The recent trend of juxtaposing male and female lead vocals is almost always a winner in my book, and ‘Complete Surrender’ is no exception. The real star of the album is Rebecca Taylor’s singing voice. It’s rare in pop music to find a female voice that is both powerful and sensitive to dynamic without being rough or raspy. Taylor maintains a pleasant tone quality on both ends of the dynamic spectrum, and she executes a wide range in terms of pitch and emotional quality. By contrast, Charles Watson’s smooth, even vocal tone plays nicely off of Taylor’s flashy flexibility.
The album’s opening track ‘Tears of Joy’ eases in with a slow jam, which is perhaps an unusual choice on a record containing crisply upbeat tracks like the eponymous ‘Complete Surrender’ (featured as Video of the Moment here). But it’s those exquisite slow burning moments that make this album stand out as something special among the blitz of typical mainstream dance pop.
The bluesy ‘Suffering You, Suffering Me’ (also featured in a recent Video of the Moment) is a surefire radio hit, with its lush brass instrumentation and Taylor’s sultry vocals. ‘Not Mine to Love’ takes the blues influence even further, featuring wailing guitars and forlorn lyrics about lost love; Taylor’s perfectly executed vocal improvisation in the final chorus is not to be missed. She shows the deeper, softer side of her voice on the theatrical torch song ‘Dependable People and Things That I’m Sure Of’, and country-folk waltz ‘The Queen’s Nose’.
Watson’s lead vocals are featured in a variety of musical contexts as well, including rhythmic groovy track ‘The Pieces’, piano ballad ‘Number One’ and the expansive final track ‘Wanderer Wandering’. But his singing is at its most effective on acoustic folk tune ‘Paraguay and Panama’, where he gently croons through the lilting melody and misty lyrics, “Painted girl upon the wall, covered carefully in Paraguay and Panama, you were the hourglass beauty queen, just flick your hair and move your lips around, in the shape of words that you knew before all of this”.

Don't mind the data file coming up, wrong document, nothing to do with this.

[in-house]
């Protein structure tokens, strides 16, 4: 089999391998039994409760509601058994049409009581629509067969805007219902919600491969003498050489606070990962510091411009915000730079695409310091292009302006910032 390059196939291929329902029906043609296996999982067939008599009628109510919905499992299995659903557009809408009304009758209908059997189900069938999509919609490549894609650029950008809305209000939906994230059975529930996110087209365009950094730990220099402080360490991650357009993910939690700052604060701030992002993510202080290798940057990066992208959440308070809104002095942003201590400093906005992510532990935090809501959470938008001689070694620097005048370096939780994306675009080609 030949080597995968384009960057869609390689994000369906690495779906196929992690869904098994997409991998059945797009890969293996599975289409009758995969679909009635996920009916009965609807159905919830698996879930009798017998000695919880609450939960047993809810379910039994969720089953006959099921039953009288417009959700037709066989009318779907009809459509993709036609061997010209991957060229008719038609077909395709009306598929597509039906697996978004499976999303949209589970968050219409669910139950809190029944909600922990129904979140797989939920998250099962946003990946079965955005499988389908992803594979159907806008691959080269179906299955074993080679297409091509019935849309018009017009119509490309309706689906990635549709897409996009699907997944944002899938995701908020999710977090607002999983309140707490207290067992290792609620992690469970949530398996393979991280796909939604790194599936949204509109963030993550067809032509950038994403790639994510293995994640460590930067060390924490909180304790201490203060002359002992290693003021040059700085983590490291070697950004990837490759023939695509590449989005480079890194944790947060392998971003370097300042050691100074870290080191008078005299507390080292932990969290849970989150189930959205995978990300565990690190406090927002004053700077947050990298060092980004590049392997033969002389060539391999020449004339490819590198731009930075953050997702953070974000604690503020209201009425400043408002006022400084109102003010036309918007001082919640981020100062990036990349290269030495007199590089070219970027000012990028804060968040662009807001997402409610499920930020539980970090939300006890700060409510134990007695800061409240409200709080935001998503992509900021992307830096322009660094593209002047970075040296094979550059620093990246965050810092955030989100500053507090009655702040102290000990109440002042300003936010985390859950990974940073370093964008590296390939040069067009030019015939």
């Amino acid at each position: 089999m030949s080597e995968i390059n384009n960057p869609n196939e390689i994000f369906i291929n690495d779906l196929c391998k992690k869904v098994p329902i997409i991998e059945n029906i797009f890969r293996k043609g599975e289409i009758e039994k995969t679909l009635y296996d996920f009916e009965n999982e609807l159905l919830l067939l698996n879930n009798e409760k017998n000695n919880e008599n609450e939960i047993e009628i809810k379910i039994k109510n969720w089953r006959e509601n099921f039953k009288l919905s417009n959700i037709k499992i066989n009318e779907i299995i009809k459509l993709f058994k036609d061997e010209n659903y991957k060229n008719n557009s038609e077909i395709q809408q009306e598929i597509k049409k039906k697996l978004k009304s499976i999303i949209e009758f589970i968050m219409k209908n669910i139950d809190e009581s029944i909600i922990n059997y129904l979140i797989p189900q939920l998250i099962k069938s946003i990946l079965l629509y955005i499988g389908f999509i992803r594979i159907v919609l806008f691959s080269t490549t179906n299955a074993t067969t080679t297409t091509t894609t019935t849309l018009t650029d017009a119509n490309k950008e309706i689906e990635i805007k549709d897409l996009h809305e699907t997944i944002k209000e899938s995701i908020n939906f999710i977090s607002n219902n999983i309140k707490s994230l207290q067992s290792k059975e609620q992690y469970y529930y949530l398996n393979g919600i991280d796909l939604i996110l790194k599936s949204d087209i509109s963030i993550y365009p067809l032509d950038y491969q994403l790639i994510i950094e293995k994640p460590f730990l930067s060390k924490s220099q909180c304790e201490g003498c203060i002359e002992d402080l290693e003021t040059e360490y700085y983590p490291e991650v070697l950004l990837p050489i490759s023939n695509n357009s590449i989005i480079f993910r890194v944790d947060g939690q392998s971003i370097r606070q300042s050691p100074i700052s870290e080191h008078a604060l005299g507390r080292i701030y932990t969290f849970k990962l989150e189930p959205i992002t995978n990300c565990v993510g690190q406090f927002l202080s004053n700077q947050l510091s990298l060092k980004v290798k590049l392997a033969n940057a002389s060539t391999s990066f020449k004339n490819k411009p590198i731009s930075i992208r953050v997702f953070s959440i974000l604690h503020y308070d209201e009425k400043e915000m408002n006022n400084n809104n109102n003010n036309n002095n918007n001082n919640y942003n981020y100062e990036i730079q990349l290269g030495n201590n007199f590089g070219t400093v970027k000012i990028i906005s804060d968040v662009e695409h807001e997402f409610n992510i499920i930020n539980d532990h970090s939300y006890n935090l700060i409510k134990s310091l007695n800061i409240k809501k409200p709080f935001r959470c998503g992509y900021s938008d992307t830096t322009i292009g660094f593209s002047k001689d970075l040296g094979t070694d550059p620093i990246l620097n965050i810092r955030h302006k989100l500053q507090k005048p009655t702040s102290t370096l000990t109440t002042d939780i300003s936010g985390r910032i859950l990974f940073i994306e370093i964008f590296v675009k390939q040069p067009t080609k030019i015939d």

‘Complete Surrender’ is one of those rare albums that experiments with a variety of musical styles and somehow manages to combine them into a cohesive unit. In this case, Slow Club use their refined lyrical expression and emotional sensitivity, not to mention some brilliant singing, to unify the songs and keep the energy flowing through all 11 tracks. (Insider tip: Don’t miss the sneaky hidden track at the end).
‘Complete Surrender’, the third album from Sheffield’s Slow Club, will be released on Monday (the 14th of July) on Caroline International. It can be streamed at The Guardian, here.
Since the release of his fourth album ‘The Evolution of Man’ in November 2012, Example has gone through some major changes in his life, most noticeably his marriage to Australian model and former ‘Neighbours’ star Erin McNaught. Furthermore, he also signed to his first major record label and carried out a vast array of charity work. Based on these events, it comes as no surprise to see that his latest album ‘Live Life Living’ is very upbeat compared to the dark tones of ‘The Evolution of Man’ and ‘Playing in the Shadows’ (2011), with hard trance, acid house, big beat and EDM featuring heavily throughout.